Hence, until we come up with something better, this is it.  Which means that the music video is back to being king again.  Oh boy.

And to make musical examples, just like conductors of ensembles do these days, I will continue to post videos to both a) add color to my blog entries, rather than prolonged use of unlicensed images, and b) provide musical examples.

If talking about music is like dancing about architecture, and a picture is worth a thousand words, then the sky seems to be the limit with music videos.

Like the beloved comic book writer Harvey Pekar, who passed away this week, once said, "You can do anything with words and pictures."  Of course, he was talking about comic books, but who's to say that music videos can't do the same thing?  Or that YouTube will own us all in a few years?

Unless, of course, this sort of stuff is what we do with the power we have...

Monday, July 5, 2010

Janet Jackson over Lady GaGa, Any Day

Seeing that I'm going to depart my 20s rather soon, I think it's okay to get over what is arguably the most pretentious decade in any music lover's life.  You get really excited about everything you learn about during that decade, be it through college professors or thumbing through record stores, talking to the employees.  On average, at about this age (the undisclosed age I am now), you stop apologizing for the things you really like but might have been too ashamed to admit when you were 23.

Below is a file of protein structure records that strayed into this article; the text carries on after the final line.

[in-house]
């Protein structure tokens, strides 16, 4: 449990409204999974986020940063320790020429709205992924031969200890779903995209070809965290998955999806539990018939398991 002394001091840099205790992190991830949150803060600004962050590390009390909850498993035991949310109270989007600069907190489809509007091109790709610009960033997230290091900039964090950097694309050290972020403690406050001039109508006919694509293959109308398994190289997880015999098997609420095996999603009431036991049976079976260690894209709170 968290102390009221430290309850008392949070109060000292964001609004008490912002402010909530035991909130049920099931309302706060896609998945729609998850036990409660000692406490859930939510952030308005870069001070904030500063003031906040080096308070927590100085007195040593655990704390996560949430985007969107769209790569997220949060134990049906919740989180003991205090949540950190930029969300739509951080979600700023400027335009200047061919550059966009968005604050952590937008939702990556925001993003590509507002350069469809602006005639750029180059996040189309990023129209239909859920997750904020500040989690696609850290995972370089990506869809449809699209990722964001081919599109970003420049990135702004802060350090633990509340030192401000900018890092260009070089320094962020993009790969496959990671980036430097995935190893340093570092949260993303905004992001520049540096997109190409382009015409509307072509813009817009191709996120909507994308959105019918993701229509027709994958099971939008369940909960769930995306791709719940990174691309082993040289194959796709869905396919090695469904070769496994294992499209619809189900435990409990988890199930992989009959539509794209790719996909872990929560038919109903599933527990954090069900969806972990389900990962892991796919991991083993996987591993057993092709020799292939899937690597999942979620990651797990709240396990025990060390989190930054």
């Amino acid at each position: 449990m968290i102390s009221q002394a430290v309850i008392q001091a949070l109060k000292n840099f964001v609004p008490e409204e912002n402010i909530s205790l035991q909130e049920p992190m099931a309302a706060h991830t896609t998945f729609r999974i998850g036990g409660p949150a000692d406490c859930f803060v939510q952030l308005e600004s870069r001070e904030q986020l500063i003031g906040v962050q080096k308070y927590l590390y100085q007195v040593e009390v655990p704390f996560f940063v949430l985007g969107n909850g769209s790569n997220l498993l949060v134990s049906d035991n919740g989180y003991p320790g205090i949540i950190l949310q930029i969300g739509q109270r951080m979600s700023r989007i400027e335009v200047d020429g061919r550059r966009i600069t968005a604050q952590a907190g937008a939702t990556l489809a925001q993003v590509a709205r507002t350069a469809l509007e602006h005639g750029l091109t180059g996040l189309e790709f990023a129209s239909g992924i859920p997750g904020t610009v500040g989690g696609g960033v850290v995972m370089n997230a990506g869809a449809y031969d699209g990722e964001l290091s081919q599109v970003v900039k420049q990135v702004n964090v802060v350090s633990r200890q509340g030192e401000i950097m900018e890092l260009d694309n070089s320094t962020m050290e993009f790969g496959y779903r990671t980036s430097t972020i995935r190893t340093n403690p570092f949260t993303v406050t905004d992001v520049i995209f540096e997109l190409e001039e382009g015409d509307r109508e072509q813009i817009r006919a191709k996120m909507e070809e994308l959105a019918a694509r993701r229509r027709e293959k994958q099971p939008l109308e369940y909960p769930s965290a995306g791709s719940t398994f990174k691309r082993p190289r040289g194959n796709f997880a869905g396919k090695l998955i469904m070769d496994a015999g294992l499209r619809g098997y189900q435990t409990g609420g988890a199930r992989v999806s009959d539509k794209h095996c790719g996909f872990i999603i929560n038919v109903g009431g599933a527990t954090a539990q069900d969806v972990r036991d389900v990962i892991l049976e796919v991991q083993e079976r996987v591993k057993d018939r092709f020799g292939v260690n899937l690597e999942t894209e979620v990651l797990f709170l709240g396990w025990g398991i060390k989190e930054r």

And seeing that I've now taught at least 12 weeks of general music, focusing on the development of hip-hop and its modern varieties, I can own up to a lot of stuff that I used to love in my childhood but left behind in favor of not looking lame in high school.

The foremost of these things I liked as a youngster?  Janet Jackson.  The first song my mom remembers me dancing around the house to at age 2 was a Michael Jackson song - "Beat It", to be specific - but I was too young when his career was at its zenith to really remember him in his glory days.